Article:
THE GREAT WAR: The “gravest situations” yet faced in war, reported a US newspaper!

FRANK MORRIS

THE END IS NEAR!: THE LUSITANIA, THE FASTEST PASSENGER SHIP IN THE WORLD, ON ITS TRIP TO BRITAIN, LASTED ABOUT 18 MINUTES WAS ONLY 20-MILES FROM PORT WHEN A TORPEDO FROM THE U-20 HIT HER.

THE GREAT WAR. In 1915, the fastest ship in the world for passengers, the Cunard’s Lusitania, was on voyage from New York to Liverpool. A week before its sinking, the “the German Embassy in Washington advertised in the American press a general warning to travellers by ships in British waters,” notes a magazine caption in  The Great War at Sea. Toward the end of their journey, 20 miles from an unscheduled stop in Queenstown, Ireland, the U-20 submarine, commanded by Capitan Lieutenant Walther Schwieger, sent Lusitania to the bottom. Lusitania and the U-20 … NEXT WEEK.

COMING: THE TWO-UP GAME. You could get together a game of two-up in nothing flat. The only person that you need to find is a suitable ringkeeper, the spinner who tosses the coin. Hence the famous expression, “Come in, spinner.” A person could pick up a lot of money or, in the meantime, lose heaps.


COME, ON A JOURNEY OF DISCOVERY: John Oxley’s trek into history!

Commemorate the Bicentenary of Oxley’s 1818 exploration later this year.

FRANK MORRIS

DAYS OF ADVERTURE: JOHN OXLEY’S NAME HAS BEEN COMMENORATED IN MANY PLACES OF NSW. Below: WAUCHOPE IS NOT VERY FAR FROM WHERE OXLEY  DISCOVERED THE HASTINGS RIVER.

John Oxley’s Bicentenary event gets under way in September commemorating Oxley’s historic explorations throughout the Hastings area in 1818 when he discovered the Hastings River which runs through Port Macquarie, NSW.

The great explorer, it is believed, either named the river after the borough in East Sussex, England, from which his wife came; or as a tribute to Warren Hastings, former governor general of India, who died in 1818.

Oxley’s name has been commemorated in many places throughout NSW.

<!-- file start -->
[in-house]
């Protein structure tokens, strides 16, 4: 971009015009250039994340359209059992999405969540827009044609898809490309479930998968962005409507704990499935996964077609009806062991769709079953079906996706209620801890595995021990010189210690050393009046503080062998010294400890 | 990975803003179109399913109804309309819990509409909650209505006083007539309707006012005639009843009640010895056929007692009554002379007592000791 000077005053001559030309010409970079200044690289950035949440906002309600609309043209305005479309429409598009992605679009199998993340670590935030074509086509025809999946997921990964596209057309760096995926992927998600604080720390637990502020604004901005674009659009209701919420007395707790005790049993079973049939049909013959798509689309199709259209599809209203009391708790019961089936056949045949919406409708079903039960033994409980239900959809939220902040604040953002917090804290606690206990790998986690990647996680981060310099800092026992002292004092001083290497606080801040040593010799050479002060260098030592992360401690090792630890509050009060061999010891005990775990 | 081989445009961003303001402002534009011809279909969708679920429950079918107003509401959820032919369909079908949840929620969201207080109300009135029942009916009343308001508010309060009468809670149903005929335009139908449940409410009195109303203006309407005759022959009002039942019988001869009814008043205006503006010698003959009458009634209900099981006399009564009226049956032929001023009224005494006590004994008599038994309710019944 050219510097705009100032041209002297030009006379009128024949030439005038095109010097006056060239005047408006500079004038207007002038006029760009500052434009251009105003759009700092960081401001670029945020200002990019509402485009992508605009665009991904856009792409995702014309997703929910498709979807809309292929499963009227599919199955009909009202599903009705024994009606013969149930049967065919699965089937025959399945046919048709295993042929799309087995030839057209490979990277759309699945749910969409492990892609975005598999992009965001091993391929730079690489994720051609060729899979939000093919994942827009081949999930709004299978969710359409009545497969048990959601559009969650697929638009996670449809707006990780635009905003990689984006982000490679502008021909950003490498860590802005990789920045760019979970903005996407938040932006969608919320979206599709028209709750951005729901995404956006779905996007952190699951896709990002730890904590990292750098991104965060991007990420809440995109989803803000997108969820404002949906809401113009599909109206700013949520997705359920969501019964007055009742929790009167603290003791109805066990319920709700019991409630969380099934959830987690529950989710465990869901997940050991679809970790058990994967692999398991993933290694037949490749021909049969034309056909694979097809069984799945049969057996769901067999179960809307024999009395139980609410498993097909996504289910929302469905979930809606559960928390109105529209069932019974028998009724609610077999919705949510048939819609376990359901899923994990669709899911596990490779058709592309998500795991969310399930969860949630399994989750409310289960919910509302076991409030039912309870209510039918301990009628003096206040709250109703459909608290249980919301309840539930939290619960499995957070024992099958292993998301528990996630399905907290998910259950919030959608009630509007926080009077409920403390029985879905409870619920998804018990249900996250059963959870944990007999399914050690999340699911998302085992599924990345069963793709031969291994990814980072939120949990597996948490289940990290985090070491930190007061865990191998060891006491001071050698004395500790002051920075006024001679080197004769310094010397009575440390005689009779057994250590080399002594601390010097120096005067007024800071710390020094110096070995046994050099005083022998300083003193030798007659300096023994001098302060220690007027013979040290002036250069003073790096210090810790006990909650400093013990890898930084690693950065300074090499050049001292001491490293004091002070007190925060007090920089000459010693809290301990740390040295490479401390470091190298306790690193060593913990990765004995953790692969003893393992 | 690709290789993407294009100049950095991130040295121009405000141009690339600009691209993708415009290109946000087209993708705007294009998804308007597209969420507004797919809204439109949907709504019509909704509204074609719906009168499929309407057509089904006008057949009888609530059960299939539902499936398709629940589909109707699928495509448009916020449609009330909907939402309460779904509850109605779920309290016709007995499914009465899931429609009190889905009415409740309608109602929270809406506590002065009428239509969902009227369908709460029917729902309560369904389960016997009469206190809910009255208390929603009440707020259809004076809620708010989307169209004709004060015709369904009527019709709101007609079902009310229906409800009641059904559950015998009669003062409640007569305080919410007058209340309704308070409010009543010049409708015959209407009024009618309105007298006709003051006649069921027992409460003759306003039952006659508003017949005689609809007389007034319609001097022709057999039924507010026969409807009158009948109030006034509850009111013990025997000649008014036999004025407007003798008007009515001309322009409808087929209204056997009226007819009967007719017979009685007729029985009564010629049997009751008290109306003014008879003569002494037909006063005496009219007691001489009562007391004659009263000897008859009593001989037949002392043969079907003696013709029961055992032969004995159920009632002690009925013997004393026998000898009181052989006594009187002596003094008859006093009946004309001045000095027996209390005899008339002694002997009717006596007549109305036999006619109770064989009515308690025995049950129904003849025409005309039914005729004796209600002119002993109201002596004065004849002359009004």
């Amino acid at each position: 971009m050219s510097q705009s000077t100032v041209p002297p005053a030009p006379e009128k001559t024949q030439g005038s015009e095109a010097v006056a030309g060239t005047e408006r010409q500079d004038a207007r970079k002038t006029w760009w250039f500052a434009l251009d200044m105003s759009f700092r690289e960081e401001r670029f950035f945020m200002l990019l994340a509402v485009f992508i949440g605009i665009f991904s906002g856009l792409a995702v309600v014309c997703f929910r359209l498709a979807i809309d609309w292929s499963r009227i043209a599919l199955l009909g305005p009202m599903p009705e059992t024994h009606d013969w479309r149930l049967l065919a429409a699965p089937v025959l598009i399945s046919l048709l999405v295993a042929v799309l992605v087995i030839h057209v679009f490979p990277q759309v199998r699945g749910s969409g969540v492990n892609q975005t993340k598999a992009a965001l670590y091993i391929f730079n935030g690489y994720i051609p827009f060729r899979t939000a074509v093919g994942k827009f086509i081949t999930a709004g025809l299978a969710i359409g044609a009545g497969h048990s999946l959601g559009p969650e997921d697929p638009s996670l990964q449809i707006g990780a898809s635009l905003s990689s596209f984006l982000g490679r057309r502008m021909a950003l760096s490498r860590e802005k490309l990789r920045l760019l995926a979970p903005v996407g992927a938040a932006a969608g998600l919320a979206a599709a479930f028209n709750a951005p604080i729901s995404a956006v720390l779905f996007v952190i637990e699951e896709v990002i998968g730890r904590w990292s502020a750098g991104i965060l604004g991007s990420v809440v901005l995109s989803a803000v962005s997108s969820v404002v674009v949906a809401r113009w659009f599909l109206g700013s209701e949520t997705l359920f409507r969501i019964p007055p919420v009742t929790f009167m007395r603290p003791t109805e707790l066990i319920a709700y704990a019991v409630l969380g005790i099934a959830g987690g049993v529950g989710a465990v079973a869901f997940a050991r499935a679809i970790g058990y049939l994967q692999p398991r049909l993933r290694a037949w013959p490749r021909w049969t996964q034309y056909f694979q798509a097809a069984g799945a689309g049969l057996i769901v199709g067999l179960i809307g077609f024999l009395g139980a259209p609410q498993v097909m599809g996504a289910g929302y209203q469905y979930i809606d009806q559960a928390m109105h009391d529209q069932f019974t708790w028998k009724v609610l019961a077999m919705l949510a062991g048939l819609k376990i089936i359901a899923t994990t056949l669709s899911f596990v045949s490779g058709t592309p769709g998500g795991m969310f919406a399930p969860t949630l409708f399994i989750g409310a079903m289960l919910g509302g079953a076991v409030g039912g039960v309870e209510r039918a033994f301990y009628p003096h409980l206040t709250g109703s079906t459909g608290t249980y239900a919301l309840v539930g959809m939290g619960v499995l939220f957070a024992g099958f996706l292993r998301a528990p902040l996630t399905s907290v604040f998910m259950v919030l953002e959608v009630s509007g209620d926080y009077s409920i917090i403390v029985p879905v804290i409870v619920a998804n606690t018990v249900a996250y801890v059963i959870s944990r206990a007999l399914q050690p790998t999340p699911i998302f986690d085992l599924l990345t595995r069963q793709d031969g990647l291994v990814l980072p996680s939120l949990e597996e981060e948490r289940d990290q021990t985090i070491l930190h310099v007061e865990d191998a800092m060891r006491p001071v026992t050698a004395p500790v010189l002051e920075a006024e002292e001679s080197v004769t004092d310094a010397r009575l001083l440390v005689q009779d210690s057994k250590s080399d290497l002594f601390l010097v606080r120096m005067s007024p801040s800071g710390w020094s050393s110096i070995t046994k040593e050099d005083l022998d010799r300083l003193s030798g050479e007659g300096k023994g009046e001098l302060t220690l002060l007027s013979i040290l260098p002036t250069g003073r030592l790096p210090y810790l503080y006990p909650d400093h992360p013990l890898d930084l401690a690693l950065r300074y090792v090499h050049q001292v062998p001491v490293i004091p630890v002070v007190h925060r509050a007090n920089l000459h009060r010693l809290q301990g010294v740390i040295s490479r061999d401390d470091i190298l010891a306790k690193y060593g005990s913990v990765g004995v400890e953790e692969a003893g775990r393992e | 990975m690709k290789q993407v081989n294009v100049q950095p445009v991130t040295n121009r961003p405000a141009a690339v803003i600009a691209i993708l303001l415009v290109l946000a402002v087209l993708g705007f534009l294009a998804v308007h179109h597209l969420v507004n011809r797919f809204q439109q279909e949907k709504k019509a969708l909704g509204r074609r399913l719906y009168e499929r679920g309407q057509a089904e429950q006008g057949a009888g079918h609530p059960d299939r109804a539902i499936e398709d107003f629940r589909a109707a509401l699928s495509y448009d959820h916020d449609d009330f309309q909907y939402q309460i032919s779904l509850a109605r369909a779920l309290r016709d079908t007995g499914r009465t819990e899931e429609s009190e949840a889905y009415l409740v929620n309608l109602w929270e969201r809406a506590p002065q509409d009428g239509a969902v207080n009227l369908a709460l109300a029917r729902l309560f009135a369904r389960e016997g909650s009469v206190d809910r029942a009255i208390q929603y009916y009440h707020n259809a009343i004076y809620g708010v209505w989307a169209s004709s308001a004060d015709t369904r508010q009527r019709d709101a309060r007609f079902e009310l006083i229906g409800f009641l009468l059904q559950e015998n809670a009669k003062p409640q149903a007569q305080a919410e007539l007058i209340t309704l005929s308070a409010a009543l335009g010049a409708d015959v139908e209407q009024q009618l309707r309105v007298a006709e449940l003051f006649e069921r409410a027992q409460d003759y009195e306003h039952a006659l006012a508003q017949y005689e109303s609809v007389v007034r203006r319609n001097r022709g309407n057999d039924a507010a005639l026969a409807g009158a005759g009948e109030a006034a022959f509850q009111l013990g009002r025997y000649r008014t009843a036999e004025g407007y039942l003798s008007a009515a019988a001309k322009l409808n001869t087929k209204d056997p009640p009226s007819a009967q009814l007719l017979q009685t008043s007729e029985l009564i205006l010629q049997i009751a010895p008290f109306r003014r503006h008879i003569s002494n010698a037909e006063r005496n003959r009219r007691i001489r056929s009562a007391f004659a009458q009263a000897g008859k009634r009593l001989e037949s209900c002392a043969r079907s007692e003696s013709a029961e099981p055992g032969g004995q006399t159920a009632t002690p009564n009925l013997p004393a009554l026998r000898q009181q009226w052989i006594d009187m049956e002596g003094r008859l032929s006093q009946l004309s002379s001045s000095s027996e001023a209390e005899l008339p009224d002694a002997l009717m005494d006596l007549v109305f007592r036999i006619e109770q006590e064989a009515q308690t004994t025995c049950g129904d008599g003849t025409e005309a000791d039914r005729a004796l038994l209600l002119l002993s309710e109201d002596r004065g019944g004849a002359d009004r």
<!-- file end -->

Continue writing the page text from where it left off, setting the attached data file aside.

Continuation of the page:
ANY DESCENDANTS

Only a stone’s throw from Port Macquarie is Wauchope, which has the authentic recreation of an entire logging town of the l880s; it is situated
near the Hastings River which was discovered by explorer Oxley in 1818.

Wauchope District Historical Society is searching for any descendants of the men assigned to go with Oxley on his journey of discovery. Only two are reported as marrying and having children: George Simpson married Ann Hayden, Richard Watts married Eleanor Tomlinson.

Contact Jean May at jeanmay@avtiv8.net.au

NEXT: Explorer John Oxley finding new settlements. Coming on June 1.


SALVOS: “When life is absolutely awful, where do you turn. …”?

“MY LIFE WENT INTO A MASSIVE SPIN, I COULDN’T GET OVER IT.”

Selected by FRANK MORRIS

PERSON PLIGHT: ANGELA, MOTHER OF FIVE, SAID EVERYTHING WENT OUT OF CONTROL. WE FOUND OURSELVES HOMELESS. Below: THE FIRST THING I DID I WENT STRAIGHT TO THE SALVOS. THEY HAVE BEEN A GOD-SEND.

When disaster after disaster hit Angela, mother of five, it wasn’t long before long before she and her children were homeless.

“I nursed my ex-husband in hospital and was with him when he died. Then, only a few months later, my son Tom survived a deadly shark attack,” said Angela.

One disaster rapidly lead to another.

“I was burnt out working so many jobs to support my family. I got really sick with a chronic disease called M.E and needed six specialists. I lost my main job.

She said everything “spiralled down and we found ourselves homeless.” Said Angela: “For six months I put my kids with friends, slept under a friend’s house and shared a bunk with my son. My life went into a massive spin and I couldn’t get over the next awful thing that happened after the last one.”

Angela couldn’t believe the ill-fortune which had raised its head. The Salvos came to her rescue.

WAS OUT OF CONTROL

“The Salvos came into my life when everything went out of control. The Salvos helped with food and meals, housing and the bills. They offered counselling, help to get to hospital, and a medic alert bracelet,” she said.

But Angela’s heartache wasn’t over yet. After years of strenuous hardships to get on her feet again, last year’s floods inundated into Angela’s town and she lost everything.

She was babysitting her three grandchildren all under 3 years, when danger struck.

“By the time the police rescue boat pulled up we were standing in deep water,” said Angela. “It was still rising. I went straight to the Salvos, I couldn’t speak.

“We were dripping wet, freezing cold and shaking. They just wrapped us all up like big angels’ wings. They cocooned me and held me and let me cry it out. We were all exhausted and I knew we’d lost absolutely everything.

“Just as well the Salvos are always there,” concluded Angela said. “Whatever I needed would just appear; they have been a God-send.”

<< Please help the Salvos right now.  Your donation could put an end to homelessness, for one person at a time. Phone 13 72 58 or salvos.org.au/spiral